If you’re travelling with restless, active children, you have to visit the City Park – considered the “lung” of the city. The adventure begins with a ride: take tram no. 1 from Praça do Infante going towards Passeio Alegre (you can buy the ticket on board the tram) and enjoy the view over the Douro estuary during the ride. When you get to Passeio Alegre, it’s easy to find the City Park: just follow the waterfront road until you see a vast green area.
If you can persuade your kids not to go to the beach, let them spend their energy running after the ducks, swans or geese wandering around the Park. Many families come to the Park at the weekend to romp around on the lawns. If your children aren’t shy, they may even get invited to play ball.
Leave the game behind and head to the Rural Centre of Aldoar, where you can see four examples of farms typical of Porto in the old days. The facility was renovated and now houses a restaurant with an outdoor terrace where you can enjoy a light meal and satisfy the kids’ growling tummies.
Are museums boring?
The main theme of the Water Pavilion, located on the edge of the City Park, is, as the name implies, water. The museum offers a number of water-related interactive games, including composing music, seeing how a tornado is formed and learning about the water cycle.
You can also take part in the Family workshops held at the Serralves Foundation every Sunday in the gardens and other areas. These involve activities designed for children, but which can and should be enjoyed by the whole family.
From handicrafts that encourage creativity to walks to observe the fauna and flora, it’s worth trying everything to learn and share family experiences. You can also visit the Contemporary Art Museum, one of the architectural works of Siza Vieira in Porto, and the Serralves main building, an excellent example of Art Déco. Why not prepare a snack and have a picnic in the meadows of Serralves Park?
Turn back the clock to hand-printing times at the National Press Museum. After you’ve seen the exhibit and the old machines used to print books and newspapers, you can try printing texts and images “the old-fashioned way” and take them with you as a souvenir.
If your children prefer the sciences to the arts, visit the Museum of Natural History located downtown. The museum is housed in the historical building of the University of Porto and showcases a collection of samples of minerals and temporary exhibits of the University’s collections.
For children who love animals, travelling to Porto is heaven. You can start by visiting Sea Life and taking them through the country’s first underwater tunnel with sharks and rays swimming in a 500,000 litre tank right above their heads. At the rocky pools, have them hold a sea urchin and show them how sensitive starfish are to human touch, even in the hands of the smallest kids.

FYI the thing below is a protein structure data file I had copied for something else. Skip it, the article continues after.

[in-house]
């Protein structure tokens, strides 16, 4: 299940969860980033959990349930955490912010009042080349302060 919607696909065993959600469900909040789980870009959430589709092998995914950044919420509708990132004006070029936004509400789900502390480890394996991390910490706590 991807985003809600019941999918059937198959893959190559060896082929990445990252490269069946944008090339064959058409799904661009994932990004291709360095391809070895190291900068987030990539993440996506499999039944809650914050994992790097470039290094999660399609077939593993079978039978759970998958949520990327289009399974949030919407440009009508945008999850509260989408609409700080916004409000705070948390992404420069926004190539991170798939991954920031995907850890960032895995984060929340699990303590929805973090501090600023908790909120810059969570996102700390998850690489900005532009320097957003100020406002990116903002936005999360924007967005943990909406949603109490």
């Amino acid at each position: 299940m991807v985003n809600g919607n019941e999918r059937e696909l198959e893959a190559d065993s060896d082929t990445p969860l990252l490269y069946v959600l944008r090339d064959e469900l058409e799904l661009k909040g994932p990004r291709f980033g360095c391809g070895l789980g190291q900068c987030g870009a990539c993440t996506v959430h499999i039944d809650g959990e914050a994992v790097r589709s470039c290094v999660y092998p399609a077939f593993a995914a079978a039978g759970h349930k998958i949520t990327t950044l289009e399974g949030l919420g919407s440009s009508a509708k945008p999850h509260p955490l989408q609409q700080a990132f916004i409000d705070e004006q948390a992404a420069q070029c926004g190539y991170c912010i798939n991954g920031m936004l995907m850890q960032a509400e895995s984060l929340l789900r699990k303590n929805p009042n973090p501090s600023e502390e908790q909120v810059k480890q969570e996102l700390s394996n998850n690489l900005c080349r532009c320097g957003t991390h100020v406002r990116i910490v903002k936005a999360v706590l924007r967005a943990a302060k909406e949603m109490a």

The Maia Zoo is located about 6 km north of Porto. The park has the largest reptile house in the country, as well as bears, monkeys and birds.
In Vila Nova de Gaia there are two options to visit. The first one is the Santo Inácio Zoo, home to around 1,000 animals of over 300 species, and boasting extensive green areas to relax with the family. There are daily shows with birds of prey, reptiles and wildlife, and children can get up close to the animals. One of the main attractions of the zoo is watching the penguin feeding sessions.
The other option is to visit the Gaia Biological Park, a 35-hactare environmental education centre. This is where you’ll find hundreds of animal species roaming wild and plant species in a natural state. More than 40 species of wild birds nest in the park and many more visit it during migrations. Don’t miss the deer in their pens, and make sure you see the European bison, extinct in the wild since 1921. Walk along almost 3 km of park trails and visit the rural houses and reconditioned mills, lakes, small exhibits and the fauna and flora.
How to get there
There are several direct connections to Porto. If you opt for low-cost flights, you can fly from London (Stansted and Gatwick), Birmingham, Paris (Beauvais, Orly, Vatry and Charles de Gaulle), Marseille, Dole, Lille, Strasbourg, Tours, St. Etienne, Bordeaux, Lyon, Nantes, Madrid, Barcelona El Prat, Valencia, Milan Bergamo, Rome Ciampino, Brussels (Charleroi and Zaventem), Eindhoven, Maastricht, Amsterdam, Geneva, Basel/Mulhouse, Dortmund, Frankfurt Hahn, Karlsruhe Baden, Nuremberg, Hamburg Lübeck , Munich Memmingen and Dusseldorf Weeze.
In summer, low-cost companies fly from Liverpool, Dublin, Bologna, Toulouse, Clermont Ferrand, Carcassonne, La Rochelle, Limoges, Rennes, Las Palmas, Palma de Majorca, Tenerife and Bremen.
Traditional airlines fly to Porto from London (Gatwick and Heathrow), Madrid, Barcelona, Munich, Frankfurt, and Paris Orly, Caracas, Geneva, Luxembourg, Amsterdam, Milan Malpensa, Zurich, New York, São Paulo, Rio de Janeiro, Brussels Zaventem, Rome Fiumicino, Toronto, and Luanda. In summer, you can also fly from Montreal, Brest and Brive.
At the Francisco Sá Carneiro International Airport, take the Metro ‘E’ line – this takes you to the city centre in just 30 minutes.